At 6:05 a.m. on a Friday, on a side street in Matthews, not even the birds are awake. But Courtney Buckley is trying to wrestle a squawking toddler into her car seat in the dark while safely sliding four white bakery boxes into the back of her Subaru Forester.
The car doesn’t even hit the end of the driveway before it fills with the smell of doughnuts. Fresh, warm doughnuts from Your Mom’s Donuts, just finished at 2 a.m. by Buckley’s partner, Benjamin Frye, who’s inside the house catching a few hours of sleep.
There might be easier ways to make a living. But getting up before dawn to deliver doughnuts? Pretty sweet.
“It’s a real family business,” Buckley jokes, putting a kiddie video of puppets on her iPhone and jamming it under the car headrest where 13-month-old Violet can see it. Pretty soon, Violet has stopped crying and is happily waving her hand to the music.
Still, with a nursing baby, a fiance who works all night to make fresh doughnuts and a business that took off so fast that they didn’t have time to make a plan, Buckley, 28, is working harder than she ever dreamed.
“I don’t know how I function,” she admits, starting a morning of deliveries. “God is good. I found out I can function on broken sleep.”
Who wants doughnuts?
Yes, there is a business in Charlotte that will come to your house or office – as long as it’s within 10 miles of Matthews or the bake shop on Clanton Road – and bring you fresh, hot doughnuts. Fresh, hot doughnuts made with mostly local, sustainable ingredients.
OK, this is not a cheap indulgence. It’s $15 for a half-dozen or $24 for a dozen. But they are big doughnuts, easily as big as a big man’s palm. (They’re square, by the way, not round: “We wanted to be different,” Buckley says. “Round doughnuts are the chains, and that’s not us.”)
A lot of their customers are around SouthPark, but there are plenty in less swank areas.
Last Friday, Buckley had to be at a South Boulevard apartment building by 6:45 a.m. to deliver to Haley Erb, a new kindergarten teacher who took a half-dozen to work to thank two veteran teachers who had helped her.
Another delivery was at a warehouse on Atando Avenue where Joe Floyd builds those rolling cases they use to transport music equipment. He got a dozen delivered at work on Friday and a half-dozen at home on Saturday.
“I found out (Doughnut Chain X) were frozen and I don’t want to eat that,” Floyd said, paying Buckley while Violet crawled on the floor of his office.
“A lot of our customers definitely care about their ingredients,” Buckley says. “You should be able to have a treat and not worry about junk in your food.”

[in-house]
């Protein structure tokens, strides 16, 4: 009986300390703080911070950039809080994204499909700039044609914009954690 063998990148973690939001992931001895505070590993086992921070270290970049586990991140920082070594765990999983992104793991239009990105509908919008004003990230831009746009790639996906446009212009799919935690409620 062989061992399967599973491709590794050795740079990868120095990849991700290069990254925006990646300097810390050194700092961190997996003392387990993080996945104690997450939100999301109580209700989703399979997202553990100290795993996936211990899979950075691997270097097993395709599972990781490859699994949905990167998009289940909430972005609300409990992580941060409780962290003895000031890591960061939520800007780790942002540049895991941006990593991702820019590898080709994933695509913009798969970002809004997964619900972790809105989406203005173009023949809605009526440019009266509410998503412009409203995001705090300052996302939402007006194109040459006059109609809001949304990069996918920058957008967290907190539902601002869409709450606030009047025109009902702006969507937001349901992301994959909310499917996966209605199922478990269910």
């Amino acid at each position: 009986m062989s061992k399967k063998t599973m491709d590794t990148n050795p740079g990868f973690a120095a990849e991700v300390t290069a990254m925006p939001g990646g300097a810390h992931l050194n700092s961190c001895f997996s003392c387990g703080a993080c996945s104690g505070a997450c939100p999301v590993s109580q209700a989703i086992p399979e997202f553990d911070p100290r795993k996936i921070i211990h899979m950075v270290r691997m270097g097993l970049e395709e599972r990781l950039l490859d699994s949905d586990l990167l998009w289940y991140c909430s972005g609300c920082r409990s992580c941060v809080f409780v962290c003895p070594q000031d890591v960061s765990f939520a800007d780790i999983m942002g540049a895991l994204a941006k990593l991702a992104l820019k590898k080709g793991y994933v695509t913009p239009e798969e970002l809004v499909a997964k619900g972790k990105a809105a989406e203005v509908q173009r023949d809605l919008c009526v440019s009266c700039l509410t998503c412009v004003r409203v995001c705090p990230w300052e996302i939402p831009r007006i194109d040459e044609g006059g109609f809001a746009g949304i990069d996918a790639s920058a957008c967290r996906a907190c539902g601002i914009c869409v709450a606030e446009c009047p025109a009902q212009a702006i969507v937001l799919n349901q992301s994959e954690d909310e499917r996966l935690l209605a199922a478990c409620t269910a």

Down on the farm
Buckley and Frye are part of the new class of young entrepreneurs who want to make food in a different way. They were both fans of farming and sustainable food who were just looking for a way to live their beliefs.
Frye was a culinary graduate at Johnson & Wales University who knew he wanted to do something with food, but he really loved being around farms. Buckley was a former food-service worker and horse trainer who bounced around the country before she followed a sister here.
In 2010, they were both working as farm food brokers, gathering produce and selling it to local restaurants, when Charlotte chef Mark Jacksina decided they belonged together, Buckley remembers.
“He gave him my phone number and said, ‘She’s selling more than you.’ ”
They tried farming on leased land, but it wasn’t working out. So they moved to Matthews and started looking for a niche.
At lunch in the Plaza Midwood area one day, they realized there weren’t any great desserts – and no doughnut restaurants that weren’t chains.
“Charlotte needs doughnuts,” Buckley says. “Doughnuts are good.”
They leased space in a commercial kitchen on Clanton Road and started figuring out how to make doughnuts using mostly local ingredients. When it’s available, they use flour from North Carolina-grown wheat. They use eggs from Bell’s Best in Monroe, butter and cream from Homeland Dairy, strawberries from Bush-N-Vine.
They fry them using lard they render themselves from hogs raised by Wild Turkey Farms, and bacon – yes, they have done a bacon and beer doughnut – they cured from heritage-breed pigs they raised.
After starting the business in October, they started experimenting with flavors, using Frye’s culinary background. Only one was a total flop, he says: They tried to do a savory doughnut with bacon onion jam.
“That was just wrong,” he says.
They announce their flavors each week on Facebook, and they stop taking orders as soon as they sell out. Most weeks, they hit their limit of 25 to 30 dozen in a couple of days.
Since Frye is working all night frying and glazing, Buckley has taken to the road, Violet in tow, to do the deliveries.
“We’re just holding on to our hats and running for it right now,” she says.
Business is good enough that they’re opening their own shop. They’ve leased a space on Monroe Road near N.C. 51 that’s just a few minutes from their house. They expect to open in late June or early July.
Then they’ll hire more help and increase delivery hours. They’re expanding already though, adding a stand at the Matthews Community Market that opens next week.
But their lives won’t slow down that much: Buckley has already decided that the deliveries won’t stop.
They didn’t intend to do them, she says. Originally, they planned to just sell doughnuts to coffee shops and restaurants. But now it’s gotten so popular, she can’t say no.
“It’s such a niche market that we will keep doing it. Oh my gosh, what’s better than being in your PJs and having fresh, hot doughnuts arrive at your door?”
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